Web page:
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March 25, 2017

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A block of ice of mass 4.10 kg is placed against a horizontal spring that has force constant k = 210 N/m and is compressed a distance 2.60×10−2 m. The spring is released and accelerates the block along a horizontal surface. You can ignore friction and the mass of the spring.

Calculate the work done on the block by the spring during the motion of the block from its initial position to where the spring has returned to its uncompressed length.

What is the speed of the block after it leaves the spring?

  • physics - ,

    The work done by the spring in decompressing to the uncompressed length is just the stored potential energy at the maximum compressed length, which is
    (1/2) k X^2.

    You don't need to know the mass of the ice, but you could use it to calculate the velocity.

  • physics - ,

    0.0625

  • physics - ,

    0.0625J is the answer for the 1st question
    W=1/2kx^2
    =1/2(200 N/m)(0.025)^2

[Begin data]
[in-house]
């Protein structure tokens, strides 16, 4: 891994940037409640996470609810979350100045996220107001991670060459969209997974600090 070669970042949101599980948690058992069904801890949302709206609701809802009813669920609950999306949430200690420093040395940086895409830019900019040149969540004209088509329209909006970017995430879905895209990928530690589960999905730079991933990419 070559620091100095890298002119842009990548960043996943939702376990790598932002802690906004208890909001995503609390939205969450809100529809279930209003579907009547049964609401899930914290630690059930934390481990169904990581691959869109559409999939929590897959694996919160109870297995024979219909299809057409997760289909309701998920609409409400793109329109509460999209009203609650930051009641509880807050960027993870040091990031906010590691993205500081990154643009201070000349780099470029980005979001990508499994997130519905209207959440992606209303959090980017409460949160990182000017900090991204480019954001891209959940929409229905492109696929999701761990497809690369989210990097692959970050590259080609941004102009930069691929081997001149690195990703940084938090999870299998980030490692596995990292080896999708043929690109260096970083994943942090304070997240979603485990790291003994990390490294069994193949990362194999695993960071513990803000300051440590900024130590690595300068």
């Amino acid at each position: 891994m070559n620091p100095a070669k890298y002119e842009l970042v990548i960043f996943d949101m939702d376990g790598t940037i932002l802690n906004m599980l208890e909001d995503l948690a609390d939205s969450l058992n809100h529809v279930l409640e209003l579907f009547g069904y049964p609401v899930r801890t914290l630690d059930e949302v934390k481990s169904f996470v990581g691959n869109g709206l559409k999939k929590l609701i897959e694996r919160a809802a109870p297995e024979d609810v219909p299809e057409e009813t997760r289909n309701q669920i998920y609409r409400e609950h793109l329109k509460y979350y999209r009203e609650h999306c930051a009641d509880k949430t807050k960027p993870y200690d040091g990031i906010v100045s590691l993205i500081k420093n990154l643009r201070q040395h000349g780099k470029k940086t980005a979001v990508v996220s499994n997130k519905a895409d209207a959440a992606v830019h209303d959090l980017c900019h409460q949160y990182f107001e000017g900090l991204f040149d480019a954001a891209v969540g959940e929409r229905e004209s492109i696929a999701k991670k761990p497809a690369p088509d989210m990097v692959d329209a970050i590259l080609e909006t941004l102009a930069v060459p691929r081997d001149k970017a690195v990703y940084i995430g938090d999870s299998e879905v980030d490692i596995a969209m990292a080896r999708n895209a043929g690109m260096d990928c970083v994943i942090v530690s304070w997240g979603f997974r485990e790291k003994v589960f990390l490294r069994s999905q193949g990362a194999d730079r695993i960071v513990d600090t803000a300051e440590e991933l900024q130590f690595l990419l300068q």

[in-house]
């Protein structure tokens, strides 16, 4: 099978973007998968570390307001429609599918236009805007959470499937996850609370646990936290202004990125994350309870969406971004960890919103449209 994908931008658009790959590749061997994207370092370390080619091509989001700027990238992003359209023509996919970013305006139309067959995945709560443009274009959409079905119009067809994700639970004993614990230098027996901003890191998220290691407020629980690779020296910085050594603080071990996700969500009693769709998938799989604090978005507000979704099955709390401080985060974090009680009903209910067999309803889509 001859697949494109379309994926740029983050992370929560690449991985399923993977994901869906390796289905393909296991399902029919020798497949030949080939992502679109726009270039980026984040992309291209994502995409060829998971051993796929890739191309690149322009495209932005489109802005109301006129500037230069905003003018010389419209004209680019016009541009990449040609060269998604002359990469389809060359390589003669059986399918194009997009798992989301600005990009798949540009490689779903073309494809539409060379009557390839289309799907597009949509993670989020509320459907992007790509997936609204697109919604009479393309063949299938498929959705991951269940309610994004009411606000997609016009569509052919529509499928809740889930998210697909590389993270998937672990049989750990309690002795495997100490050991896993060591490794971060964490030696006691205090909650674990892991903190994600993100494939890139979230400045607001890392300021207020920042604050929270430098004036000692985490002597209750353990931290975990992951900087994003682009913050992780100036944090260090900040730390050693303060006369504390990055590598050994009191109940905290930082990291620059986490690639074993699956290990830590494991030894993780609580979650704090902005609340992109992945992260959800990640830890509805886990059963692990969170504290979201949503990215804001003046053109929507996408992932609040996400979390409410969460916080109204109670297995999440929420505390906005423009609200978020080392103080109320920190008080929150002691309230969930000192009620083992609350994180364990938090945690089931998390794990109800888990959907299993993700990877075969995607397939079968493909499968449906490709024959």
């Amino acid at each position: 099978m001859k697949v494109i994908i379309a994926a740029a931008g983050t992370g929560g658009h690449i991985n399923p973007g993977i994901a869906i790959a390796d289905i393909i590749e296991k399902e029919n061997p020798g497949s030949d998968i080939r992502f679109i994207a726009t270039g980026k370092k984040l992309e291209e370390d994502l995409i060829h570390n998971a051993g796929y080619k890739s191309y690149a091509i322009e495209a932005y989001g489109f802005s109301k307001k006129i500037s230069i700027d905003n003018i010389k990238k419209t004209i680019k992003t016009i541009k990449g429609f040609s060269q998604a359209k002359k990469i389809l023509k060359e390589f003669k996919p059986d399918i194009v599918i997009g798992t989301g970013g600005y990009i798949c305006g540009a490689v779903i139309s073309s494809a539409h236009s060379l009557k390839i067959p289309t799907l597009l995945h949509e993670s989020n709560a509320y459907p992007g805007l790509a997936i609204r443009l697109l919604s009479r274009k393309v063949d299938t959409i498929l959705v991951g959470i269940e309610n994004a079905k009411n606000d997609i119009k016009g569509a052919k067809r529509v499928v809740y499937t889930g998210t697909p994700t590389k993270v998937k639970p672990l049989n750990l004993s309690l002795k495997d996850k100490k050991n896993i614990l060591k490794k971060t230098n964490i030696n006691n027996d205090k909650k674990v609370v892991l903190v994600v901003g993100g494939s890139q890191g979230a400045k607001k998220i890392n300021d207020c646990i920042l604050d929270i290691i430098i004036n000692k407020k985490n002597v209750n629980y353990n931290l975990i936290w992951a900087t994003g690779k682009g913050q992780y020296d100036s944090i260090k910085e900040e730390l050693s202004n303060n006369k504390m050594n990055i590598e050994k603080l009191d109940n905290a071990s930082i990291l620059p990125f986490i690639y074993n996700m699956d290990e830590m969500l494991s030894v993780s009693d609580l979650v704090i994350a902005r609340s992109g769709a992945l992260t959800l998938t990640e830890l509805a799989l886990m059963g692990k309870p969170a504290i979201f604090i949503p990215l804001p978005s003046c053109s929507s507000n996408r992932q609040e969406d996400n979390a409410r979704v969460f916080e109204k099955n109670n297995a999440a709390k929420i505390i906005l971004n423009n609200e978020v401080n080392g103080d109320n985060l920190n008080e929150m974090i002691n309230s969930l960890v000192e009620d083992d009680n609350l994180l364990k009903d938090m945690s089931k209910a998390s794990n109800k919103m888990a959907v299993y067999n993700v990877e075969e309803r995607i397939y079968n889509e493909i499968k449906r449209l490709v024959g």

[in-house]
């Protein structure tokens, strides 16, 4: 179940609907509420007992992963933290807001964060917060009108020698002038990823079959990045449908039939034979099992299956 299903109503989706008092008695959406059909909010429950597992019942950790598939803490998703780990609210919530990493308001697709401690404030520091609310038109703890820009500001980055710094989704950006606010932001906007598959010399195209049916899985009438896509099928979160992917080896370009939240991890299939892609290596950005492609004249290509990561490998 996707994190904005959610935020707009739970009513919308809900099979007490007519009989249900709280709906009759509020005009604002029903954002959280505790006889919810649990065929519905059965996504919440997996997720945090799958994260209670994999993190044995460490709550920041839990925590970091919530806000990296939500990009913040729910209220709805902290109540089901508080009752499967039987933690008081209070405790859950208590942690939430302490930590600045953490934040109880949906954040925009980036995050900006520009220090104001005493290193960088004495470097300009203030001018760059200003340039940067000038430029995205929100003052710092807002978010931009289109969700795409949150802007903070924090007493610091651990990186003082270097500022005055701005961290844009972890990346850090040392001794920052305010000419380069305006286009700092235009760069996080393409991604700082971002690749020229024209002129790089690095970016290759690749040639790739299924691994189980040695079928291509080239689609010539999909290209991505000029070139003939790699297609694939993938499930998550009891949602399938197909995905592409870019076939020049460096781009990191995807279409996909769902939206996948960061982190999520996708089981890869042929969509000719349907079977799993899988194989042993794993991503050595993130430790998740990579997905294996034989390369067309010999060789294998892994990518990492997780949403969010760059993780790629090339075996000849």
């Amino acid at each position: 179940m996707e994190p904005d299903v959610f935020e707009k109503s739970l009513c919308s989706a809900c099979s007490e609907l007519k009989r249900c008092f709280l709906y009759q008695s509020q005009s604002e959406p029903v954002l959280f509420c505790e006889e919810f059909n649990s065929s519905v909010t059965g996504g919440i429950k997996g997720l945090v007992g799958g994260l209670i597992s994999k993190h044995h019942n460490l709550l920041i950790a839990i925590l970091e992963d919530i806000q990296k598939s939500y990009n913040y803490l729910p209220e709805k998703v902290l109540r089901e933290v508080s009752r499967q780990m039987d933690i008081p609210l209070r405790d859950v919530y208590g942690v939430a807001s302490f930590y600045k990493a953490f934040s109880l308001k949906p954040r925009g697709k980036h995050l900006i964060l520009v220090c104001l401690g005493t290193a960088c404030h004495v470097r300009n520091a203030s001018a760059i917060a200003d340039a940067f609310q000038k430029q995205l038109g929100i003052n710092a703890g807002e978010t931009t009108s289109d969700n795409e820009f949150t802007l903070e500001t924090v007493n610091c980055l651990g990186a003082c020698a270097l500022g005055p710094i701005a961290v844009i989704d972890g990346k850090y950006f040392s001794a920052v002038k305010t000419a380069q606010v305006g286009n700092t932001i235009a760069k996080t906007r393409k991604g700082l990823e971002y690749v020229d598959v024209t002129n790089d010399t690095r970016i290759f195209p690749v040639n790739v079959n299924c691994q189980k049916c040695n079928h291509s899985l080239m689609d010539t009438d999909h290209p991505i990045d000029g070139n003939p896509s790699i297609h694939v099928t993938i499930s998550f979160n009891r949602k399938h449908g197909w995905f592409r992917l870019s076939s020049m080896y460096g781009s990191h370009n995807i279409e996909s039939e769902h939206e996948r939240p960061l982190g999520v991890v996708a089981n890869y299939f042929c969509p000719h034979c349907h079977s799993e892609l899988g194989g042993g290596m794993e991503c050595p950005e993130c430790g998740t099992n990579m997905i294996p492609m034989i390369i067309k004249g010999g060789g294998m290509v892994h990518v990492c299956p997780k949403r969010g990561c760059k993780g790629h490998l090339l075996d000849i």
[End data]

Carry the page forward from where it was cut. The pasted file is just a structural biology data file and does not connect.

=0.0625J

  • physics - ,

    sorry wrong post:

    Given:
    mass= 4.10 kg
    k= 210 N/m
    x= 2.60x10^2 m

    just substitute to W=1/2kx^2 and you'll get the answer for the 1st question

    sorry again

  • physics - ,

    For the velocity remember that the work done on the ice by the spring is calculated as the change in Kinetic Energy of the block or:
    Work = (1/2)mass*velocity(final)^2 - (1/2)mass*velocity(initial)^2

    Plug in your Work answer from part a and substitute into the above equation. When solving for the velocity, remember that it starts from rest, or at a 0 velocity. This cancels out the initial Kinetic Energy portion of the equation.

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